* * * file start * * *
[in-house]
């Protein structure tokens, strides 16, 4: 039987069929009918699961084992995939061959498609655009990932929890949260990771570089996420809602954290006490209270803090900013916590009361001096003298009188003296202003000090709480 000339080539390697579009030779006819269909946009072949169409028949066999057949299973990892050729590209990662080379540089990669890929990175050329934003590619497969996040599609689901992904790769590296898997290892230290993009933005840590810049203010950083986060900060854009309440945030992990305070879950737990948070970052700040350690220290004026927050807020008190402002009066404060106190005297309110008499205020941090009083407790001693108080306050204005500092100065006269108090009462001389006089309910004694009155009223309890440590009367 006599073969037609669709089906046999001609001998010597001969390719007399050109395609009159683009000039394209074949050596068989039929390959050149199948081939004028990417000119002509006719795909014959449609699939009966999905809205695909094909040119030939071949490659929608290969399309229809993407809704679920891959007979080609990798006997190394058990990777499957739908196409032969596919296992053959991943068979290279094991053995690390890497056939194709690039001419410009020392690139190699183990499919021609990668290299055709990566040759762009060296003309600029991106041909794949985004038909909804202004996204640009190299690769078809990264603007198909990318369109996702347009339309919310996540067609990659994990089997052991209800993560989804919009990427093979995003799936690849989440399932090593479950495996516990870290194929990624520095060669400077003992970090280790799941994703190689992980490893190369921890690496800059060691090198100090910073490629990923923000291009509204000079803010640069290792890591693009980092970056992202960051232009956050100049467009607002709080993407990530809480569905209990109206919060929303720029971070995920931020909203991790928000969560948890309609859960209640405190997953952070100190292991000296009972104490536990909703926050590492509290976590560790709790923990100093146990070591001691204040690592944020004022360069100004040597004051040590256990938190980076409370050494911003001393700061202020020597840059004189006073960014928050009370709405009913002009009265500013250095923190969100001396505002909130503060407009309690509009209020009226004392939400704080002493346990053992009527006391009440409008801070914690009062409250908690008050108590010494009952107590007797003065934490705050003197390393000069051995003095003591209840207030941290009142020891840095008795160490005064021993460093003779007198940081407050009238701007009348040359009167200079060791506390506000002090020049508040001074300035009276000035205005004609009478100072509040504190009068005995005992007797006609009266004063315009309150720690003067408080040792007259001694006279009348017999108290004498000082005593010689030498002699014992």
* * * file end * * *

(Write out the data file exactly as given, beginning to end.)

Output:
[in-house]
């Protein structure tokens, strides 16, 4: 039987069929009918699961084992995939061959498609655009990932929890949260990771570089996420809602954290006490209270803090900013916590009361001096003298009188003296202003000090709480 000339080539390697579009030779006819269909946009072949169409028949066999057949299973990892050729590209990662080379540089990669890929990175050329934003590619497969996040599609689901992904790769590296898997290892230290993009933005840590810049203010950083986060900060854009309440945030992990305070879950737990948070970052700040350690220290004026927050807020008190402002009066404060106190005297309110008499205020941090009083407790001693108080306050204005500092100065006269108090009462001389006089309910004694009155009223309890440590009367 006599073969037609669709089906046999001609001998010597001969390719007399050109395609009159683009000039394209074949050596068989039929390959050149199948081939004028990417000119002509006719795909014959449609699939009966999905809205695909094909040119030939071949490659929608290969399309229809993407809704679920891959007979080609990798006997190394058990990777499957739908196409032969596919296992053959991943068979290279094991053995690390890497056939194709690039001419410009020392690139190699183990499919021609990668290299055709990566040759762009060296003309600029991106041909794949985004038909909804202004996204640009190299690769078809990264603007198909990318369109996702347009339309919310996540067609990659994990089997052991209800993560989804919009990427093979995003799936690849989440399932090593479950495996516990870290194929990624520095060669400077003992970090280790799941994703190689992980490893190369921890690496800059060691090198100090910073490629990923923000291009509204000079803010640069290792890591693009980092970056992202960051232009956050100049467009607002709080993407990530809480569905209990109206919060929303720029971070995920931020909203991790928000969560948890309609859960209640405190997953952070100190292991000296009972104490536990909703926050590492509290976590560790709790923990100093146990070591001691204040690592944020004022360069100004040597004051040590256990938190980076409370050494911003001393700061202020020597840059004189006073960014928050009370709405009913002009009265500013250095923190969100001396505002909130503060407009309690509009209020009226004392939400704080002493346990053992009527006391009440409008801070914690009062409250908690008050108590010494009952107590007797003065934490705050003197390393000069051995003095003591209840207030941290009142020891840095008795160490005064021993460093003779007198940081407050009238701007009348040359009167200079060791506390506000002090020049508040001074300035009276000035205005004609009478100072509040504190009068005995005992007797006609009266004063315009309150720690003067408080040792007259001694006279009348017999108290004498000082005593010689030498002699014992």